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January 16, 2018 - 1:45pm
posted by Billie Owens in news, alexander, health, wellness.

The Alexander United Teachers Union will be hosting a Community Health and Wellness Fair, open to the public, on Thursday, Jan. 25.

It will take place from 6 to 8 p.m. in the Alexander Central School’s High School Cafeteria, located at 3314 Buffalo St. in Alexander.

There will be sensory tables, gross motor challenges, food samples, face painting, balloon animals, bounce houses, giveaways and more. All ages are welcomed and there is no admission fee.  

This is the third biannual Health and Wellness Fair hosted by the Teacher’s Union.

There will be representatives from:

  • Balanced Fitness
  • Body Sense
  • GCASA
  • RRH UMMC
  • Pampered Chef
  • Cross roads
  • Independent Living
  • Rainbow Preschool
  • YWCA
  • GLOW
  • Young Living
  • Paige’s Bounce Houses
  • Sheriff’s Department
  • Genesee County Health Department
  • Mental Health
  • Fidelis Care
  • Gateway Home
  • Alexander Volunteer Fire Department
  • Batavia Cross Training
  • Pure Haven Essentials
  • NYS Troopers
  • Genesee County Parks and Forest
  • Sweet-n-Fit
  • Wegmans
  • Tops
  • Uncle Bud
  • The Spa at Artemis
  • Pembroke Family Medicine
  • UNITS
  • PTA
  • Refuse 2 Lose Martial Arts
  • Alexander teachers

Meghan Ripstein, AUT vice president

January 16, 2018 - 1:42pm
posted by Billie Owens in health, wellness, alexander, Announcements.

On Jan. 25 from 6-8 p.m. the Alexander United Teachers Union will be hosting a Community Health and Wellness Fair, open to the public, at the Alexander Central School’s High School Cafeteria.

It is located at 3314 Buffalo St. in Alexander.

There will be sensory tables, gross motor challenges, food samples, face painting, balloon animals, bounce houses, giveaways and more. All ages are welcomed and there is no admission fee.  

This is the third biannual Health and Wellness Fair hosted by the Teacher’s Union.

There will be representatives from:

  • Balanced Fitness
  • Body Sense
  • GCASA
  • RRH UMMC
  • Pampered Chef
  • Cross roads
  • Independent Living
  • Rainbow Preschool
  • YWCA
  • GLOW
  • Young Living
  • Paige’s Bounce Houses
  • Sheriff’s Department
  • Genesee County Health Department
  • Mental Health
  • Fidelis Care
  • Gateway Home
  • Alexander Volunteer Fire Department
  • Batavia Cross Training
  • Pure Haven Essentials
  • NYS Troopers
  • Genesee County Parks and Forest
  • Sweet-n-Fit
  • Wegmans
  • Tops
  • Uncle Bud
  • The Spa at Artemis
  • Pembroke Family Medicine
  • UNITS
  • PTA
  • Refuse 2 Lose Martial Arts
  • Alexander teachers

Meghan Ripstein, AUT vice president

585.770.4863

January 9, 2018 - 10:47am
posted by Howard B. Owens in county health department, fitness, health, news.

Press release:

What is your new year’s resolution? The idea to eat healthier and become more physically active sounds appealing, but in reality, it’s much easier said than done.

Between work time and family commitments, there doesn’t seem to be much time left at the end of the day to think about preparing a healthy meal or visiting the local fitness facility. Life seems to get in the way of achieving that new year’s resolution.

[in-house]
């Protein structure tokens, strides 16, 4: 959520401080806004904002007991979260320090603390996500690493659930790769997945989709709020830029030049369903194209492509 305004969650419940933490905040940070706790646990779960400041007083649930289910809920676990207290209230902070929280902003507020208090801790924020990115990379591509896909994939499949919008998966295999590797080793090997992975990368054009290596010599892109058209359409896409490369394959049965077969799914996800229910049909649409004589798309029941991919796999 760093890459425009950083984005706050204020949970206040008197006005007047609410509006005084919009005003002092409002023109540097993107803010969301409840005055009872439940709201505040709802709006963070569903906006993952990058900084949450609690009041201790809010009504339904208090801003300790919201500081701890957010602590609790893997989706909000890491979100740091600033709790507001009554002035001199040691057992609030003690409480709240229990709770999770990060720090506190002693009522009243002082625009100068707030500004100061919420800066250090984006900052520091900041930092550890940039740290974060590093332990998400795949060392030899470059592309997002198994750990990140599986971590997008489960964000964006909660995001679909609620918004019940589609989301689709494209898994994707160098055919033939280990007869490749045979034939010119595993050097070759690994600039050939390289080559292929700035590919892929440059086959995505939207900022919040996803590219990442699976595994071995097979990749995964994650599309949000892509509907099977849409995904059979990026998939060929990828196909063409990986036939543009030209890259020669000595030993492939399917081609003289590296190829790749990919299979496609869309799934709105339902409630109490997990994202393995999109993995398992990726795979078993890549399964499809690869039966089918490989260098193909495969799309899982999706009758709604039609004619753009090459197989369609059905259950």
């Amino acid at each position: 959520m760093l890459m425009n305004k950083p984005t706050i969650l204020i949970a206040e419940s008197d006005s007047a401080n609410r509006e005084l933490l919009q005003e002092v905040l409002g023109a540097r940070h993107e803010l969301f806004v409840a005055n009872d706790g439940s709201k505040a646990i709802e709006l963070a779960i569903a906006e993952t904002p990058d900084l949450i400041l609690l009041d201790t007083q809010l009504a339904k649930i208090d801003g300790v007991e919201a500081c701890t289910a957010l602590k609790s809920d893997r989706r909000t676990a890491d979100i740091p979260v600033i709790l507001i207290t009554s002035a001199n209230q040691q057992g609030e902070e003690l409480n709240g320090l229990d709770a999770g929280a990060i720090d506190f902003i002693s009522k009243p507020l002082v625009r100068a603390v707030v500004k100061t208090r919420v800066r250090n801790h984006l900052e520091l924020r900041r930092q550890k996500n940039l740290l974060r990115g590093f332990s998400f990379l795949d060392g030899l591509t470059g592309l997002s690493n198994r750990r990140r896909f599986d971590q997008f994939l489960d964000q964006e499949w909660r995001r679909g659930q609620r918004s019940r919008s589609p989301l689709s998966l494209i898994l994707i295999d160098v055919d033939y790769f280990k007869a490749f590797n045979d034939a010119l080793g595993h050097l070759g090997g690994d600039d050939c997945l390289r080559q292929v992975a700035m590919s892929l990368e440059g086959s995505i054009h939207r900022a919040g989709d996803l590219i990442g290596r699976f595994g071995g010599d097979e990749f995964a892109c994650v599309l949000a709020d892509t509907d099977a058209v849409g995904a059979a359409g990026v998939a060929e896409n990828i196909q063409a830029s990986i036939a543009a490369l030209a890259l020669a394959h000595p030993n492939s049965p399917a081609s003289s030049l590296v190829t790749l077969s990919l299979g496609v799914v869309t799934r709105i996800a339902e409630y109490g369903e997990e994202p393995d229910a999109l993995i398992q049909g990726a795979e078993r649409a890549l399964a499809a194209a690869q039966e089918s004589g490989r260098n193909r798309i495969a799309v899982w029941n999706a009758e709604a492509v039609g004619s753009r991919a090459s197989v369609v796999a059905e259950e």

“Life” (and other factors) has played a huge role in the obesity epidemic in our County. According to Department of Health’s Obesity Statistics for Genesee County, the percentage of adults who are overweight or obese is 63.5  percent and that for children is 15.2 percent. These rates are slightly higher compared to the New York State rates, which are 59.3 percent and 14.5 percent, respectively.

Being obese and overweight doesn’t just end there. It increases a person's risk of developing heart disease, stroke, diabetes, certain types of cancer, and other medical issues. Along with the risks for life-shortening chronic diseases, being overweight contributes to poor mental health associated with shame, self-blame, low self-esteem, and depression.

To battle this problem locally, the Healthy Children and Families Coalition in Genesee County offers an eight-week family-based program called "Get Fit!"

This program makes exercising and eating right fun and realistic. Throughout the program, families will bond together through exercising, making healthy food choices, discovering simple and time-saving recipes that taste great, as well as learning how to eat right on a budget. 

Begin the New Year on a positive note by enrolling your family today. A new eight-week session begins on Wednesday, Jan. 17th through March 7th. Classes are held every Wednesday at 6 – 7:30 p.m. at the YMCA on East Main Street in Batavia.

If your family attends six of the eight classes your family will be entered to win a family pass to the YMCA.

It is a great time to start taking the steps to live a healthier life and doing so will make a positive difference in your life.

The Genesee County YMCA, Rochester Regional Health United Memorial Medical Center, Rotary Club of Batavia, Batavia City School District, Genesee County Health Department, City of Batavia Youth Bureau, Oakfield Family Medical Care, Insight Grants Development, and Fidelis Care are challenging all families to show commitment in becoming healthy in 2018!

For details, and to enroll, contact The Healthy Children and Families Coalition at 585-344-5420 or register online here.

January 5, 2018 - 5:31pm
posted by Billie Owens in cornell extension, health, news, batavia.

Press release:

Cornell Cooperative Extension Genesee County will host a program titled “Overfed and Undernourished” at 6 p.m. on Wednesday, Feb. 14, at the Extension Center at 420 E. Main St., Batavia. This workshop for adults is free to attend, but space is limited.